In Europe, troubles in Spain and Greece have touched-off a bank run that’s pushed yields on risk-free assets, like US Treasuries and German bund, to record lows. The German 2-year bund (Schatz) dipped into negative territory on Friday while yields on the benchmark 10-year Treasury declined to 1.44 percent. The yield on the Swiss 10-year has plunged to an astonishing 0.48% is “the lowest ever recorded anywhere.”

Jittery investors are now lending money to the US and German governments’ knowing they’ll get less back in return. (in inflation adjusted terms.) This is the very definition of panic. And their fear is not without foundation, after all, Europe’s wholesale funding market is broken, Spain’s banking system is undercapitalized and teetering, the bank runs are intensifying, and policymakers are unable to agree on a course of action. Political paralysis has made a bad situation worse. Here’s a chart that shows the amount of liquidity the ECB has given to Greece, Spain and Italy via the Target2 program. Target fill the hole that’s been created by capital flight. This is what a modern-day bank run looks like.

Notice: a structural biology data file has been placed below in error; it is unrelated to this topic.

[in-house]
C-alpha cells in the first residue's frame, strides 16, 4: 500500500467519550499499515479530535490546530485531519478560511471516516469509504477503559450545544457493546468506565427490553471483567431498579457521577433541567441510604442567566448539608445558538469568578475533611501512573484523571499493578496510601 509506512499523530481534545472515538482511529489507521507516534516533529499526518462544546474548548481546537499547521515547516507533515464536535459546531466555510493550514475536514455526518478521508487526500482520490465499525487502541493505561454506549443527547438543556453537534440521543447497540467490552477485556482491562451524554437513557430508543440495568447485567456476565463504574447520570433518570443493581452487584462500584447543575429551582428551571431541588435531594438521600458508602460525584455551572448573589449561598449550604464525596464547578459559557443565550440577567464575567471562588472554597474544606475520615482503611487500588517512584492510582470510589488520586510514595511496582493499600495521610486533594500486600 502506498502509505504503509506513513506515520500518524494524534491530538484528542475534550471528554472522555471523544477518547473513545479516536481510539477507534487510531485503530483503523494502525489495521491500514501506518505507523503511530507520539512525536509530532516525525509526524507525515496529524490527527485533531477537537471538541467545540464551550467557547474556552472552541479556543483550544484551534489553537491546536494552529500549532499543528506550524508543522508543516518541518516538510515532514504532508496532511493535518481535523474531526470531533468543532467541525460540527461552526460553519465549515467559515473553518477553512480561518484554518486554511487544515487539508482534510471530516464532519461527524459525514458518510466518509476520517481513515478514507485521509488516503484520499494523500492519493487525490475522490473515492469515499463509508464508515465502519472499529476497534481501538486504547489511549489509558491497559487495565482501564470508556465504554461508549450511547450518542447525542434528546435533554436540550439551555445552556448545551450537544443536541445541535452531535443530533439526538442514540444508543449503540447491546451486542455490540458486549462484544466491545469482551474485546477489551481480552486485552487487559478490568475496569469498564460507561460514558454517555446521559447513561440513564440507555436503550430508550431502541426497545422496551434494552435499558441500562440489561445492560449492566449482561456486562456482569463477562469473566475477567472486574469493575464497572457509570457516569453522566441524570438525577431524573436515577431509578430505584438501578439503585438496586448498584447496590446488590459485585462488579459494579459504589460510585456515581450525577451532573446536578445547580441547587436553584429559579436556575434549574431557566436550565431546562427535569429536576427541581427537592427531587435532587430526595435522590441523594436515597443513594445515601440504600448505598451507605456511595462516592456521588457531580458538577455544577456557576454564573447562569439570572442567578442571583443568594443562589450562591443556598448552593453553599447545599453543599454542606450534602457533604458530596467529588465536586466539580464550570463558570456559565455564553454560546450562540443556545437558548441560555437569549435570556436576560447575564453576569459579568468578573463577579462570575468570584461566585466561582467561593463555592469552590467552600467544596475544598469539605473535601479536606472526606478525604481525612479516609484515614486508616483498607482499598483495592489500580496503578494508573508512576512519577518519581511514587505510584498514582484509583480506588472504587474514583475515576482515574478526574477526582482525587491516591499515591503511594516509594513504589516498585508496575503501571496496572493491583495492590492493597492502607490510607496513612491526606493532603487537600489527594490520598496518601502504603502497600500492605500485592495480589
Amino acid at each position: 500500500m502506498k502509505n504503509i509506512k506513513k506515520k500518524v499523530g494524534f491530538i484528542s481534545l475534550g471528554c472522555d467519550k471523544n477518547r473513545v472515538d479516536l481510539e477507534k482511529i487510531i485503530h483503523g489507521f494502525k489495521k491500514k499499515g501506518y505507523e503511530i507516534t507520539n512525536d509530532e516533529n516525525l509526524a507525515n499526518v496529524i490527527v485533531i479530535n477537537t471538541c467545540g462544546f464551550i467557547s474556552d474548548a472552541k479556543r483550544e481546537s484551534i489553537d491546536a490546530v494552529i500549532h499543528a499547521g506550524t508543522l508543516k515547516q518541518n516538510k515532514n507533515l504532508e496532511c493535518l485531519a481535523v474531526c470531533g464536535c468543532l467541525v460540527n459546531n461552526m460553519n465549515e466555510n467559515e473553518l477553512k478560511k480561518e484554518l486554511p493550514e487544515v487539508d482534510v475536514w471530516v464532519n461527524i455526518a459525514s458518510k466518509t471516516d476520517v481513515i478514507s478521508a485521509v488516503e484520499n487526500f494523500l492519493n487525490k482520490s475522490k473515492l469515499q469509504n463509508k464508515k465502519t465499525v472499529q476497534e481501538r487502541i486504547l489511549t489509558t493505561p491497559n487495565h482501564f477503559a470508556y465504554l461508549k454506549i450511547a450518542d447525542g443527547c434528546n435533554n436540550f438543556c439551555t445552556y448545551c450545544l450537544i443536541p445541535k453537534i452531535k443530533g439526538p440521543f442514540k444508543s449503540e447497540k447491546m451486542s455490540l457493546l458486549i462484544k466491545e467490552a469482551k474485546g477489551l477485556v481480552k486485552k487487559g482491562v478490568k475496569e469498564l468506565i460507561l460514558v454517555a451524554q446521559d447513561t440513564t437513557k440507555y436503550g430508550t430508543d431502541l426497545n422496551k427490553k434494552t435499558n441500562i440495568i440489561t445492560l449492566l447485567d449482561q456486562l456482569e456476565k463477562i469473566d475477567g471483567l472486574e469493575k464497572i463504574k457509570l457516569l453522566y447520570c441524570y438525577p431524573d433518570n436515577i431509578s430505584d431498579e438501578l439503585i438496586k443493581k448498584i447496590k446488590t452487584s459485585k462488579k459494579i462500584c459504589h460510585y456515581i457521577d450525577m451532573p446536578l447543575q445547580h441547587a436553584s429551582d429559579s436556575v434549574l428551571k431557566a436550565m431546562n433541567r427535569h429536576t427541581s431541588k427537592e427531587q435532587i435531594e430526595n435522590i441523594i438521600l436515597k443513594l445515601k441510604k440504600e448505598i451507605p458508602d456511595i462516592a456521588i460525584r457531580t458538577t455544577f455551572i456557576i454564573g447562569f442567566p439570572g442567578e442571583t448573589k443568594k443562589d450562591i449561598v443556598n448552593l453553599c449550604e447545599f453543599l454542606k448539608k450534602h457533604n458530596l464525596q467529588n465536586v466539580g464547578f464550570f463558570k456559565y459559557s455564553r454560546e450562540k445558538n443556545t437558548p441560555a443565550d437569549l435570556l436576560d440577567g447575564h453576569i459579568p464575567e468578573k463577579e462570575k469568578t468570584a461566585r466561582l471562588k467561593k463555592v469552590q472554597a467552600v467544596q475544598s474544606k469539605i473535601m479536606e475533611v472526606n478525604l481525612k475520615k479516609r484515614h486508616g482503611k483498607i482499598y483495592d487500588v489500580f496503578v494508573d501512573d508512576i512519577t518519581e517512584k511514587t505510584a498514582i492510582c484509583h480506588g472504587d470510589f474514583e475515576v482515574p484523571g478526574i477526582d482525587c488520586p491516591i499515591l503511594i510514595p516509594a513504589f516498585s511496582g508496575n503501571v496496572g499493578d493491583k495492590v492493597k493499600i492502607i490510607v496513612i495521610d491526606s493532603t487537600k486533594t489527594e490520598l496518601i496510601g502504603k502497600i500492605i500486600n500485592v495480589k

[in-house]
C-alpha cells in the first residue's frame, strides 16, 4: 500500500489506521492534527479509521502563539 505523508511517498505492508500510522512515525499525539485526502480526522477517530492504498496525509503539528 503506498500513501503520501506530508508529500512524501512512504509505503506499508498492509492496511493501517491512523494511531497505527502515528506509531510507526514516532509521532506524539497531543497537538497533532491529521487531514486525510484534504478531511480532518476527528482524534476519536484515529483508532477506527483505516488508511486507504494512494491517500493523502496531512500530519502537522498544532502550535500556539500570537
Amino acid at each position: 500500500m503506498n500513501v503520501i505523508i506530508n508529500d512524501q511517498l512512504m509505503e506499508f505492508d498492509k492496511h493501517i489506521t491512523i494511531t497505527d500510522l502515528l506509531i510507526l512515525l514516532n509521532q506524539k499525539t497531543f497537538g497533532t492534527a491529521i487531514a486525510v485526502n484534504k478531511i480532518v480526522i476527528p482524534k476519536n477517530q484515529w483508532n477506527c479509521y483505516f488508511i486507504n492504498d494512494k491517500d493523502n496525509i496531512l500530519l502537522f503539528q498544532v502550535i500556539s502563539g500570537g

The European Commission and the ECB have been unable to stop the bank runs because there is no euro-wide deposit insurance. So, when depositors begin to doubt their country’s future in the EZ, they withdraw their savings and move it to a safer location, like Germany. Here’s more from Reuters:

“Spaniards alarmed by the dire state of their banks moved money abroad in March at a faster rate than at any time since records began in 1990, official figures showed.

The 66.2 billion euros net capital flight occurred before the nationalisation of Spain’s fourth biggest lender, Bankia in May due to massive losses from a burst property bubble….